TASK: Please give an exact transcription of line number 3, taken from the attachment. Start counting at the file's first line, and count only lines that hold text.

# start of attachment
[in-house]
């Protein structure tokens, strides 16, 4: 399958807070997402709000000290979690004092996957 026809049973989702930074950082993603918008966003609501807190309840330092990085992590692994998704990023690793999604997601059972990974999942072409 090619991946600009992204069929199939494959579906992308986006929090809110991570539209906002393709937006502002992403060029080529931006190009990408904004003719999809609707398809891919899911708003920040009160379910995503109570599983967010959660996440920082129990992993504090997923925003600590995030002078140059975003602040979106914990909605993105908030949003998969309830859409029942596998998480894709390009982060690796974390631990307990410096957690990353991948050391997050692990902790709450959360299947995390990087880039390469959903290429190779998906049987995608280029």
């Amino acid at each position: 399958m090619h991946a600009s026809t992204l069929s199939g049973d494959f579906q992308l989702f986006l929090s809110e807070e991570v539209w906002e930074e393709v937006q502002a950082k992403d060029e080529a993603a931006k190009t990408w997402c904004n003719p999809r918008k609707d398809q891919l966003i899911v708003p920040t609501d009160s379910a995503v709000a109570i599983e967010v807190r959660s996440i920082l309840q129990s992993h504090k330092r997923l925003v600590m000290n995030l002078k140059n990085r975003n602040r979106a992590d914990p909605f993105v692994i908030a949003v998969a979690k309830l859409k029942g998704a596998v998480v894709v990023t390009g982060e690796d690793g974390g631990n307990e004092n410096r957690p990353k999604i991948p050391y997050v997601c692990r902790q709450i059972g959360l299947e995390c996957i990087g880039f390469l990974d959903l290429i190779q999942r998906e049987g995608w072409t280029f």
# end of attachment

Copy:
């Amino acid at each position: 399958m090619h991946a600009s026809t992204l069929s199939g049973d494959f579906q992308l989702f986006l929090s809110e807070e991570v539209w906002e930074e393709v937006q502002a950082k992403d060029e080529a993603a931006k190009t990408w997402c904004n003719p999809r918008k609707d398809q891919l966003i899911v708003p920040t609501d009160s379910a995503v709000a109570i599983e967010v807190r959660s996440i920082l309840q129990s992993h504090k330092r997923l925003v600590m000290n995030l002078k140059n990085r975003n602040r979106a992590d914990p909605f993105v692994i908030a949003v998969a979690k309830l859409k029942g998704a596998v998480v894709v990023t390009g982060e690796d690793g974390g631990n307990e004092n410096r957690p990353k999604i991948p050391y997050v997601c692990r902790q709450i059972g959360l299947e995390c996957i990087g880039f390469l990974d959903l290429i190779q999942r998906e049987g995608w072409t280029f």